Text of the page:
marie plants medicinals

I have told our wonderful WWOOFers that I would be commemorating their contributions with a ceramic plaque on or near their pet project. I knew artistic Haley was scheduled to arrive in August, so I saved the tile-making job for her. She made the 24 tiles I asked for, out of some old dried up clay I had on hand.Haley making tiles

In addition, she made one for my studio and D’s workshop. Haley really got into the task, sculpting appropriate 3-D embellishments on them.wwoofer tiles drying

A friend offered to bisque-fire them in his kiln, and then, using some old glazes he and I had on hand, I glazed them before a final firing.

wwoofer tiles glazed

woofer tileCollage

I have begun to install these little memory-triggers that honour the WWOOFers’ work.tile Collage

As time passes, I may need these reminders of their names, but I will never forget the generous gifts of their time, talent and muscles that they gave during the past two summers.tile5


Thank you, WWOOFers, from the bottom of my yard!lower yard


old stump


dye garden

Sharing with:

Little Red House’s Mosaic Monday, Coastal Charm’s Nifty Thrifty Tuesday, Crafty Garden Mama’s Tuesday Greens, Savvy Southern Style‘s Wow Us Wednesdays, The Backyard Farming Connection, The Thrifty Home’s Penny-Pinching Party, The Homeacre Hop (Featured!), Boogieboard Cottage’s Masterpiece Monday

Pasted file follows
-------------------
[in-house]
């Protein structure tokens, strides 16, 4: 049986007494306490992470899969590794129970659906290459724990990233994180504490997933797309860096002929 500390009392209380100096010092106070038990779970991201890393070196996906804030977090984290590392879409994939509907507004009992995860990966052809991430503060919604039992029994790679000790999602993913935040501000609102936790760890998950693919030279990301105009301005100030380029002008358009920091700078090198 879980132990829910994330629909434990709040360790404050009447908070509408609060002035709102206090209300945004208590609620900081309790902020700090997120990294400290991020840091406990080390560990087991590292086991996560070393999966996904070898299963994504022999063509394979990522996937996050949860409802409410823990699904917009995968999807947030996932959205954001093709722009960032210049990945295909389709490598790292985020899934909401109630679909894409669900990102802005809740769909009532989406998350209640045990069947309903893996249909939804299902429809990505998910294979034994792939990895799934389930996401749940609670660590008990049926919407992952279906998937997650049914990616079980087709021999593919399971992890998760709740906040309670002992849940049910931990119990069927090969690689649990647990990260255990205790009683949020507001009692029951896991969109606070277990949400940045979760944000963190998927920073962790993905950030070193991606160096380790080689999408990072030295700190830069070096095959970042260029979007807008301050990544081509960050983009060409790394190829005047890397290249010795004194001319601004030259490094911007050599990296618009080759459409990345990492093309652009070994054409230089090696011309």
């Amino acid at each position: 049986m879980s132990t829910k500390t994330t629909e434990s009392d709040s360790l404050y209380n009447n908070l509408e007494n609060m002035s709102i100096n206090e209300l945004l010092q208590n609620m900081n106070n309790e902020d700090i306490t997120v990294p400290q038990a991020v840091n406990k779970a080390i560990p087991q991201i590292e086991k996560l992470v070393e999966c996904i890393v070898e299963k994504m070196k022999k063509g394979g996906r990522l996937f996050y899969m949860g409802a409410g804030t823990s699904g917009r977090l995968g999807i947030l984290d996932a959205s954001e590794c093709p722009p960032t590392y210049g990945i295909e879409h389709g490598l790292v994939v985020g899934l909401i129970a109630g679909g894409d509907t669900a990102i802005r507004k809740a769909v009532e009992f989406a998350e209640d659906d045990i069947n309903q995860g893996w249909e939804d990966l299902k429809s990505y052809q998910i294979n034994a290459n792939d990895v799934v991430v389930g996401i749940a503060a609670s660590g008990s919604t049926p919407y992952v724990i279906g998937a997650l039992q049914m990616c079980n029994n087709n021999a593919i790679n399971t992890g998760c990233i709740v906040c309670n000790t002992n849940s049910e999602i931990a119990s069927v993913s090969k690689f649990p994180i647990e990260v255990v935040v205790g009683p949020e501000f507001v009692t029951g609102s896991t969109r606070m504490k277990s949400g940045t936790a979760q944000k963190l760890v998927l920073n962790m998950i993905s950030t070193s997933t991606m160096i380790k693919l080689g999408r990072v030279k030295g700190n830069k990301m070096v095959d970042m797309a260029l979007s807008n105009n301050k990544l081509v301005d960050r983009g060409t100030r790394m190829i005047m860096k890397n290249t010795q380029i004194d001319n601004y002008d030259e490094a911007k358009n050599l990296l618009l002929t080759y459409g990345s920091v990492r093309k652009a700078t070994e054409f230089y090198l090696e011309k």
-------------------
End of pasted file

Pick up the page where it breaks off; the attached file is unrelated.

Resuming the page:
{ 9 comments… read them below or add one }

Joy September 8, 2013 at 6:34 pm

Love seeing the finished Commemorative WWOOFer tiles in place.


Eileen September 9, 2013 at 1:53 am

Wonderful post, WWOOFer’s have done a fantastic job. THe tiles are neat. Have a happy day and week ahead.


A Garden of Threads September 9, 2013 at 5:57 am

What a wonderful organization, a win win situation.


Lorrie September 9, 2013 at 8:21 am

I’ve heard of WWOOFing but never experienced it. What a great concept, and a great way to build inter-cultural relationships. And get some work done. A LOT of work. The plaque idea is a great way to remember the volunteers.


Robert Hunt September 9, 2013 at 7:08 pm

Great post the place has really come along and such good friendships and memories. You guys ROCK !!!


Valerie September 10, 2013 at 8:32 am

This post was fascinating. What an amazing organization of people and talents. It must have been wonderful for you to have their enthusiasm to share and I am sure they made new and lasting friendships as well. Valerie


Becky September 16, 2013 at 6:46 pm

What a fantastic program and thanks for stopping by Tuesday Greens! I hope to see you again this week!


Nancy W September 18, 2013 at 1:38 pm

I love hearing about WWoof, what an amazing organization. I would love to take part in such an adventure. Sounds like a win win for everyone! thanks so much for sharing on the HomeAcre Hop, hope to see you again tomorrow!
Nancy – HomeAcre Hop


Janet Armstrong October 2, 2013 at 10:21 am

Ah, Gail, what a wonderful posting celebrating your helpers! I felt teary reading the tiles!! And great to see the before and after images too which seem to coincide with my first and second visits.


Leave a Comment

{ 2 trackbacks }

Previous post:

Next post: